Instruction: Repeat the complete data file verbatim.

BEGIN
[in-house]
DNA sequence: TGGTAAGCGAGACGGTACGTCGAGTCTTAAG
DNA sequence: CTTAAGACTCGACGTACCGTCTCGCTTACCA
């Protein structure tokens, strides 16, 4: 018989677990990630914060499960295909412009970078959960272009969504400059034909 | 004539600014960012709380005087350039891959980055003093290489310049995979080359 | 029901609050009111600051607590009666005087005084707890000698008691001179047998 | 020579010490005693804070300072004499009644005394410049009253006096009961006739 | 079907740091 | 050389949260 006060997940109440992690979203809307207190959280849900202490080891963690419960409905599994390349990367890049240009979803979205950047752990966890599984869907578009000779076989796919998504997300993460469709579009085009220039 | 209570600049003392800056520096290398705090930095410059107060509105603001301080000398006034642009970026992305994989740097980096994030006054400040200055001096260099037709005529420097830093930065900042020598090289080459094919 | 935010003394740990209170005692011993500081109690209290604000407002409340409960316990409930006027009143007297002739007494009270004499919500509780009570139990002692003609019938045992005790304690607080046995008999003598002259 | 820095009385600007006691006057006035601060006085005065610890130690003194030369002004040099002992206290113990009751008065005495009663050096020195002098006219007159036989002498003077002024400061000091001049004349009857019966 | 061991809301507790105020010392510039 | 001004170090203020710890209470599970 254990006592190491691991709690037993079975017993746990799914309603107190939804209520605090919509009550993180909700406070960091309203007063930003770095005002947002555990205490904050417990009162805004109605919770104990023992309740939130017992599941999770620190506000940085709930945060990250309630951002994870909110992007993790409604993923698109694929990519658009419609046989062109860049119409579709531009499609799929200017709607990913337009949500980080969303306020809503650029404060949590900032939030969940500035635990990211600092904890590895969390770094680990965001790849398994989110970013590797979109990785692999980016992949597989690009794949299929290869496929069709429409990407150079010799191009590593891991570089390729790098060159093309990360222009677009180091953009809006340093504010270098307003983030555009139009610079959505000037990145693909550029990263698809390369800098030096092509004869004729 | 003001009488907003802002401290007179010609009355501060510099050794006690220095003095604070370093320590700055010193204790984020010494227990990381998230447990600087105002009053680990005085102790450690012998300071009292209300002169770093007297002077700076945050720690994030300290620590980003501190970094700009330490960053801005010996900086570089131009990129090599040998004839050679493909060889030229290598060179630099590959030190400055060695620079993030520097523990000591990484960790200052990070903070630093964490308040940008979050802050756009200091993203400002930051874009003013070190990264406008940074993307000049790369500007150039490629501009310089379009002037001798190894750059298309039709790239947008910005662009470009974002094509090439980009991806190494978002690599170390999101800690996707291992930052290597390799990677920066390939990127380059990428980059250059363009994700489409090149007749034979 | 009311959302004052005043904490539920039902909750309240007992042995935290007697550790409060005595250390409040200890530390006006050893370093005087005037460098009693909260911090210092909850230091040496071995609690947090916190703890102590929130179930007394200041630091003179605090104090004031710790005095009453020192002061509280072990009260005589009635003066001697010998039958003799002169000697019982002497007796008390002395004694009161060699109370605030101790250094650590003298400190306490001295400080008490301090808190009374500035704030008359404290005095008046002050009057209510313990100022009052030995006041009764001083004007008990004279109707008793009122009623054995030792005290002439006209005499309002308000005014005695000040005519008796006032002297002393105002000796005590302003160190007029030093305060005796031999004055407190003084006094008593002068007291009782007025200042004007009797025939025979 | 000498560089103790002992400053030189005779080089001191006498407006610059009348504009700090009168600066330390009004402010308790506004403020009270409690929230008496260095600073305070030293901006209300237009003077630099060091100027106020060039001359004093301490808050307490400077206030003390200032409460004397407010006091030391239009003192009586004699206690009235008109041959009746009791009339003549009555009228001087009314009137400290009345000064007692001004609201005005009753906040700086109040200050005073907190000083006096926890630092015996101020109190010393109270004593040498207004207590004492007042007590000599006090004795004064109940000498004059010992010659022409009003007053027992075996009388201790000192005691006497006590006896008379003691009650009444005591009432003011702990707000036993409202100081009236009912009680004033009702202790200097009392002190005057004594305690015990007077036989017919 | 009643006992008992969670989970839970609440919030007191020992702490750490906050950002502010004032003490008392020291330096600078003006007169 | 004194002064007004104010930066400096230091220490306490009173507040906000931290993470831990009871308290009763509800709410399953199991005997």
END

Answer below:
[in-house]
DNA sequence: TGGTAAGCGAGACGGTACGTCGAGTCTTAAG
DNA sequence: CTTAAGACTCGACGTACCGTCTCGCTTACCA
């Protein structure tokens, strides 16, 4: 018989677990990630914060499960295909412009970078959960272009969504400059034909 | 004539600014960012709380005087350039891959980055003093290489310049995979080359 | 029901609050009111600051607590009666005087005084707890000698008691001179047998 | 020579010490005693804070300072004499009644005394410049009253006096009961006739 | 079907740091 | 050389949260 006060997940109440992690979203809307207190959280849900202490080891963690419960409905599994390349990367890049240009979803979205950047752990966890599984869907578009000779076989796919998504997300993460469709579009085009220039 | 209570600049003392800056520096290398705090930095410059107060509105603001301080000398006034642009970026992305994989740097980096994030006054400040200055001096260099037709005529420097830093930065900042020598090289080459094919 | 935010003394740990209170005692011993500081109690209290604000407002409340409960316990409930006027009143007297002739007494009270004499919500509780009570139990002692003609019938045992005790304690607080046995008999003598002259 | 820095009385600007006691006057006035601060006085005065610890130690003194030369002004040099002992206290113990009751008065005495009663050096020195002098006219007159036989002498003077002024400061000091001049004349009857019966 | 061991809301507790105020010392510039 | 001004170090203020710890209470599970 254990006592190491691991709690037993079975017993746990799914309603107190939804209520605090919509009550993180909700406070960091309203007063930003770095005002947002555990205490904050417990009162805004109605919770104990023992309740939130017992599941999770620190506000940085709930945060990250309630951002994870909110992007993790409604993923698109694929990519658009419609046989062109860049119409579709531009499609799929200017709607990913337009949500980080969303306020809503650029404060949590900032939030969940500035635990990211600092904890590895969390770094680990965001790849398994989110970013590797979109990785692999980016992949597989690009794949299929290869496929069709429409990407150079010799191009590593891991570089390729790098060159093309990360222009677009180091953009809006340093504010270098307003983030555009139009610079959505000037990145693909550029990263698809390369800098030096092509004869004729 | 003001009488907003802002401290007179010609009355501060510099050794006690220095003095604070370093320590700055010193204790984020010494227990990381998230447990600087105002009053680990005085102790450690012998300071009292209300002169770093007297002077700076945050720690994030300290620590980003501190970094700009330490960053801005010996900086570089131009990129090599040998004839050679493909060889030229290598060179630099590959030190400055060695620079993030520097523990000591990484960790200052990070903070630093964490308040940008979050802050756009200091993203400002930051874009003013070190990264406008940074993307000049790369500007150039490629501009310089379009002037001798190894750059298309039709790239947008910005662009470009974002094509090439980009991806190494978002690599170390999101800690996707291992930052290597390799990677920066390939990127380059990428980059250059363009994700489409090149007749034979 | 009311959302004052005043904490539920039902909750309240007992042995935290007697550790409060005595250390409040200890530390006006050893370093005087005037460098009693909260911090210092909850230091040496071995609690947090916190703890102590929130179930007394200041630091003179605090104090004031710790005095009453020192002061509280072990009260005589009635003066001697010998039958003799002169000697019982002497007796008390002395004694009161060699109370605030101790250094650590003298400190306490001295400080008490301090808190009374500035704030008359404290005095008046002050009057209510313990100022009052030995006041009764001083004007008990004279109707008793009122009623054995030792005290002439006209005499309002308000005014005695000040005519008796006032002297002393105002000796005590302003160190007029030093305060005796031999004055407190003084006094008593002068007291009782007025200042004007009797025939025979 | 000498560089103790002992400053030189005779080089001191006498407006610059009348504009700090009168600066330390009004402010308790506004403020009270409690929230008496260095600073305070030293901006209300237009003077630099060091100027106020060039001359004093301490808050307490400077206030003390200032409460004397407010006091030391239009003192009586004699206690009235008109041959009746009791009339003549009555009228001087009314009137400290009345000064007692001004609201005005009753906040700086109040200050005073907190000083006096926890630092015996101020109190010393109270004593040498207004207590004492007042007590000599006090004795004064109940000498004059010992010659022409009003007053027992075996009388201790000192005691006497006590006896008379003691009650009444005591009432003011702990707000036993409202100081009236009912009680004033009702202790200097009392002190005057004594305690015990007077036989017919 | 009643006992008992969670989970839970609440919030007191020992702490750490906050950002502010004032003490008392020291330096600078003006007169 | 004194002064007004104010930066400096230091220490306490009173507040906000931290993470831990009871308290009763509800709410399953199991005997």